(r) "depictas sinopide", Pagninus; "pictas minio", Piscator. (s) "Pan deus Arcadiae venit, quem vidimus ipsi Sanguineis ebuli baccis, minioque rubentern." Bucolic. Eclog. 10. (t) Achaica, sive l. 7. p. 452. & Arcadica, sive l. 8. p. 520. (u) Nat. Hist. l. 33. c. 7. (w) Alex. ab Alex. Genial. Dier. l. 6. c. 6. p. 332. (x) Originum, l. 18. c. 2.

And that she increased her harlotries: for when she saw men {g} portrayed upon the wall, the images of the Chaldeans portrayed with vermilion,

(g) This declares that no words are able to sufficiently express the rage of idolaters and therefore the Holy Spirit here compares them to those who in their raging love and filthy lusts dote on the images and paintings of them after whom they lust.

14. and that she increased] Rather: And she added to her whoredoms, with full stop at Ezekiel 23:13. It was certainly the custom in Babylonia to draw figures of men and the like upon the walls; it is not probable, however, that such figures of Chaldean warriors had actually been seen in Jerusalem. The prophet combines the Babylonian custom with the reports of Chaldean military splendour current in Judah. Even when Babylon was still a vassal state of Assyria Hezekiah entered into intrigues with it, Isaiah 39. In later times it was the rivalry between Babylon and Egypt that drew Judah into the whirl of imperial politics, and left her from the time of the battle of Carchemish and the defeat of Egypt subject to Babylon (b.c. 604).

Verse 14. - The sin of Judah went a stop further than that of Samaria. She courted the alliance of the Chaldeans. Probably the sojourn of Manasseh at Babylon (2 Chronicles 33:11) led him to see in that city a possible rival to Assyria. The embassy of Merodach-Baladan to Hezekiah (Isaiah 39.) implies, on the other hand, that Babylon was looking to Judah for support against Assyria. The prophet represents this political coquetting, so to speak, as another act of whoredom. Aholibah saw the images of the Chaldeans portrayed with vermilion (probably "red ochre:" colors seem to have been used largely both in Assyrian and Babylonian sculpture as in Egyptian, and Judah seems to have copied them, Jeremiah 22:14) and fell in love with them. As the passions of a Messalina might be roused by sensuous pictures of masculine beauty, so Judah was led on by what her envoys reported of the magnificence of the palaces, the strength of the armies, of the Chaldeans. The journey of Jonah to Nineveh, and those implied in Hosea 7:11, as well as the prophecy of Nahum, all indicate a more or less intimate knowledge of the Mesopotamian monarchies. The mission of Merodach-Baladan would be naturally followed by a return embassy from Judah. A later instance under Zedekiah meets us in Jeremiah 29:3. Ezekiel 23:14Whoredom of Judah

Ezekiel 23:11. And her sister Oholibah saw it, and carried on her coquetry still more wantonly than she had done, and her whoredom more than the whoredom of her sister. Ezekiel 23:12. She was inflamed with lust towards the sons of Asshur, governors and officers, standing near, clothed in perfect beauty, horsemen riding upon horses, choice men of good deportment. Ezekiel 23:13. And I saw that she had defiled herself; they both went one way. Ezekiel 23:14. And she carried her whoredom still further; she saw men engraved upon the wall, figures of Chaldeans engraved with red ochre, Ezekiel 23:15. Girded about the hips with girdles, with overhanging caps upon their heads, all of them knights in appearance, resembling the sons of Babel, the land of whose birth is Chaldea: Ezekiel 23:16. And she was inflamed with lust toward them, when her eyes saw them, and sent messengers to them to Chaldea. Ezekiel 23:17. Then the sons of Babylon came to her to the bed of love, and defiled her with their whoredom; and when she had defiled herself with them, her soul tore itself away from them. Ezekiel 23:18. And when she uncovered her whoredom, and uncovered her nakedness, my soul tore itself away from her, as my soul had torn itself away from her sister. Ezekiel 23:19. And she increased her whoredom, so that she remembered the days of her youth, when she played the harlot in the land of Egypt. Ezekiel 23:20. And she burned toward their paramours, who have members like asses and heat like horses. Ezekiel 23:21. Thou lookest after the lewdness of thy youth, when they of Egypt handled thy bosom because of thy virgin breasts. - The train of thought in these verses is the following: - Judah went much further than Samaria. It not only indulged in sinful intercourse with Assyria, which led on to idolatry as the latter had done, but it also allowed itself to be led astray by the splendour of Chaldea, to form alliances with that imperial power, and to defile itself with her idolatry. And when it became tired of the Chaldeans, it formed impure connections with the Egyptians, as it had done once before during its sojourn in Egypt. The description of the Assyrians in Ezekiel 23:12 coincides with that in Ezekiel 23:5 and Ezekiel 23:6, except that some of the predicates are placed in a different order, and לבשׁי is substituted for לבשׁי תכלת. The former expression, which occurs again in Ezekiel 38:4, must really mean the same as תכלת 'לב. But it does not follow from this that מכלול signifies purple, as Hitzig maintains. The true meaning is perfection; and when used of the clothing, it signifies perfect beauty. The Septuagint rendering, εὺπάρυφα, with a beautiful border - more especially a variegated one - merely expresses the sense, but not the actual meaning of מכלול. The Chaldee rendering is לבשׁי גמר, perfecte induti. - There is great obscurity in the statement in Ezekiel 23:14 as to the way in which Judah was seduced to cultivate intercourse with the Chaldeans. She saw men engraved or drawn upon the wall (מחקּה, a participle Pual of חקק, engraved work, or sculpture). These figures were pictures of Chaldeans, engraved (drawn) with שׁשׁר, red ochre, a bright-red colour. חגורי, an adjective form חגור, wearing a girdle. טבוּלים, coloured cloth, from טבל, to colour; here, according to the context, variegated head-bands or turbans. סרוּח, the overhanging, used here of the cap. The reference is to the tiarae tinctae (Vulgate), the lofty turbans or caps, as they are to be seen upon the monuments of ancient Nineveh. שׁלישׁים, not chariot-warriors, but knights: "tristatae, the name of the second grade after the regal dignity" (Jerome. See the comm. on Exodus 14:7 and 2 Samuel 23:8).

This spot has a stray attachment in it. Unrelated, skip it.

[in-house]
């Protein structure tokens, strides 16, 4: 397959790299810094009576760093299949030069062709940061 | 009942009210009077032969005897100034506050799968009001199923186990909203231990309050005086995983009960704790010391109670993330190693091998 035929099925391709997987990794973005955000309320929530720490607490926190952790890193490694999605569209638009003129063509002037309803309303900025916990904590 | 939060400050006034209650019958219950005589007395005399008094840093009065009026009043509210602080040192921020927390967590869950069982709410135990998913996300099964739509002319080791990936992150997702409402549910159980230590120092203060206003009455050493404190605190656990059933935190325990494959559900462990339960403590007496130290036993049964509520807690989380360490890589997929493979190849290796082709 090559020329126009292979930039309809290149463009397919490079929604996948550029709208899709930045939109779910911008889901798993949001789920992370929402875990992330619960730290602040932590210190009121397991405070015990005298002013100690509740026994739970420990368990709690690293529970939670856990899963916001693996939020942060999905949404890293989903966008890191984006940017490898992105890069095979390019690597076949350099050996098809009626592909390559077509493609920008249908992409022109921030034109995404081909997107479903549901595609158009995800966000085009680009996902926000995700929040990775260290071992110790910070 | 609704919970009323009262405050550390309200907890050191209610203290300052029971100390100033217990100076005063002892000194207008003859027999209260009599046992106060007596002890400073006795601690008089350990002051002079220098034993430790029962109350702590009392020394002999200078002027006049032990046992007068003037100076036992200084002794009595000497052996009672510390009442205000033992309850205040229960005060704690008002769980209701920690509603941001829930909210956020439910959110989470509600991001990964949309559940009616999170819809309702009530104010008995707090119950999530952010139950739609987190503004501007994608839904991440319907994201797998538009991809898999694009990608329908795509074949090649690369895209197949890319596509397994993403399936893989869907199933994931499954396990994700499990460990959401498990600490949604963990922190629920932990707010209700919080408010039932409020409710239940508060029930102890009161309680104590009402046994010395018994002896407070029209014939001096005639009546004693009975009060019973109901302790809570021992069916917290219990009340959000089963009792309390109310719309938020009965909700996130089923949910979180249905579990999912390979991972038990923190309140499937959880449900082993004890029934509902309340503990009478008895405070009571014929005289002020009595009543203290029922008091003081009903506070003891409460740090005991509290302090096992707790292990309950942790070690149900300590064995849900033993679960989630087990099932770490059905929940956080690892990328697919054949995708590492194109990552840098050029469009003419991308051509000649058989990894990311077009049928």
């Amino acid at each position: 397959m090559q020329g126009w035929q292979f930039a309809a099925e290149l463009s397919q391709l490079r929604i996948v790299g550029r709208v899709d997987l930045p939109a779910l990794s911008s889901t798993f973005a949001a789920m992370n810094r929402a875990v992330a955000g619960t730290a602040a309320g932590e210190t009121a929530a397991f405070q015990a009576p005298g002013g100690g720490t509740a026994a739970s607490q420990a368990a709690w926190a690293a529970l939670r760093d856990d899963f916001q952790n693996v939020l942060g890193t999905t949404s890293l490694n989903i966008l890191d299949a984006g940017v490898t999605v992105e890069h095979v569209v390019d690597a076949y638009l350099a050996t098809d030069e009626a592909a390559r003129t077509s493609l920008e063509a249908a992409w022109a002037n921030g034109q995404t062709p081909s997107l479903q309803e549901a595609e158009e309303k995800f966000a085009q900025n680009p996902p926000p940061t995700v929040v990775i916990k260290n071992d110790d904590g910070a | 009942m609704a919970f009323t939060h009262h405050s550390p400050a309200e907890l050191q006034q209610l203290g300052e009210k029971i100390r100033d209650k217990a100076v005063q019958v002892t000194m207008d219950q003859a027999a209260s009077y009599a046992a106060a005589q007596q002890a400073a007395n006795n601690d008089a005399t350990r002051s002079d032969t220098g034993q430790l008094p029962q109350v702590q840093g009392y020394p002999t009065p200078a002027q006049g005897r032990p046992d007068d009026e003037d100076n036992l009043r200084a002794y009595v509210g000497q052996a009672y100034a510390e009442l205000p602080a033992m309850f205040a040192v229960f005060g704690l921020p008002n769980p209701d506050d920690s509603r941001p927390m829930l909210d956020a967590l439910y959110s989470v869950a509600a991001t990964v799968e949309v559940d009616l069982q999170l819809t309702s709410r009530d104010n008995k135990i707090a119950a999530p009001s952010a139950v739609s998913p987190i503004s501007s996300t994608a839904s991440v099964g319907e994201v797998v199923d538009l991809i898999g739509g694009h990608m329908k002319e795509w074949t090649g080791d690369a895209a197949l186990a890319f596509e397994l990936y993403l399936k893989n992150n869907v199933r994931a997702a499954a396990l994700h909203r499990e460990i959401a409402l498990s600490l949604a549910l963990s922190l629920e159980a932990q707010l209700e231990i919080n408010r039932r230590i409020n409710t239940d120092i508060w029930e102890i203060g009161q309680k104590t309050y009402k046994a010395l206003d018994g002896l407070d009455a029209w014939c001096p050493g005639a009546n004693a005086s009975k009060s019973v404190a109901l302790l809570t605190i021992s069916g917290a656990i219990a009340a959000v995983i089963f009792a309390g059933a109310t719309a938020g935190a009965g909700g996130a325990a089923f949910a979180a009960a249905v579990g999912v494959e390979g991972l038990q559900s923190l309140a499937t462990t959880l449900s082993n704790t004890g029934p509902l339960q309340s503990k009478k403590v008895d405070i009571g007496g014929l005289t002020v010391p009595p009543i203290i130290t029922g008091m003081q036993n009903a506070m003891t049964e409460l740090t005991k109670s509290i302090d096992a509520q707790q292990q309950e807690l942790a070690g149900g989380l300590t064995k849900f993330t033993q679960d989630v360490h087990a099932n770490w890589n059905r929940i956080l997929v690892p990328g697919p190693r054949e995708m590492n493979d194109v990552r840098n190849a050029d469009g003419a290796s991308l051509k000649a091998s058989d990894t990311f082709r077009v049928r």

The description of these engravings answers perfectly to the sculptures upon the inner walls of the Assyrian palaces in the monuments of Nimrud, Khorsabad, and Kouyunjik (see Layard's Nineveh and its Remains, and Vaux, Nineveh and Persepolis). The pictures of the Chaldeans are not mythological figures (Hvernick), but sculptures depicting war-scenes, triumphal processions of Chaldean rulers and warriors, with which the Assyrian palaces were adorned. We have not to look for these sculptures in Jerusalem or Palestine. This cannot be inferred from Ezekiel 8:10, as Hvernick supposes; nor established by Hitzig's argument, that the woman must have been in circumstances to see such pictures. The intercourse between Palestine and Nineveh, which was carried on even in Jonah's time, was quite sufficient to render it possible for the pictures to be seen. When Israelites travelled to Nineveh, and saw the palaces there, they could easily make the people acquainted with the glory of Nineveh by the accounts they would give on their return. It is no reply to this, to state that the woman does not send ambassadors till afterwards (Ezekiel 23:16), as Hitzig argues; for Judah sent ambassadors to Chaldea not to view the glories of Assyria, but to form alliances with the Chaldeans, or to sue for their favour. Such an embassy, for example, was sent to Babylon by Zedekiah (Jeremiah 29:3); and there is no doubt that in v. 16b Ezekiel has this in his mind. Others may have preceded this, concerning which the books of Kings and Chronicles are just as silent as they are concerning that of Zedekiah. The thought in these verses is therefore the following: - The acquaintance made by Israel (Judah) with the imperial splendour of the Chaldeans, as exhibited in the sculptures of their palaces, incited Judah to cultivate political and mercantile intercourse with this imperial power, which led to its becoming entangled in the heathen ways and idolatry of the Chaldeans. The Chaldeans themselves came and laid the foundation for an intercourse which led to the pollution of Judah with heathenism, and afterwards filled it with disgust, because it was brought thereby into dependence upon the Chaldeans. The consequence of all this was, that the Lord became tired of Judah (Ezekiel 23:17, Ezekiel 23:18). For instead of returning to the Lord, Judah turned to the other power of the world, namely, to Egypt; and in the time of Zedekiah renewed its ancient coquetry with that nation (Ezekiel 23:19-21 compared with Ezekiel 23:8). The form ותּעגּבה in Ezekiel 23:20, which the Keri also gives in Ezekiel 23:18, has taken ah as a feminine termination (not the cohortative ah), like תּרגּה in Proverbs 1:20; Proverbs 8:1 (vid., Delitzsch, Comm. on Job, en loc.). פּלּגשׁים are scorta mascula (here (Kimchi) - a drastically sarcastic epithet applied to the sârisim, the eunuchs, or courtiers. The figurative epithet answers to the licentious character of the Egyptian idolatry. The sexual heat both of horses and asses is referred to by Aristotle, Hist. anim. vi. 22, and Columella, de re rust. vi. 27; and that of the horse has already been applied to the idolatry of the people by Jeremiah (vid., Jeremiah 5:8). בּשׂר, as in Ezekiel 16:26. פּקד (Ezekiel 23:21), to look about for anything, i.e., to search for it; not to miss it, as Hvernick imagines.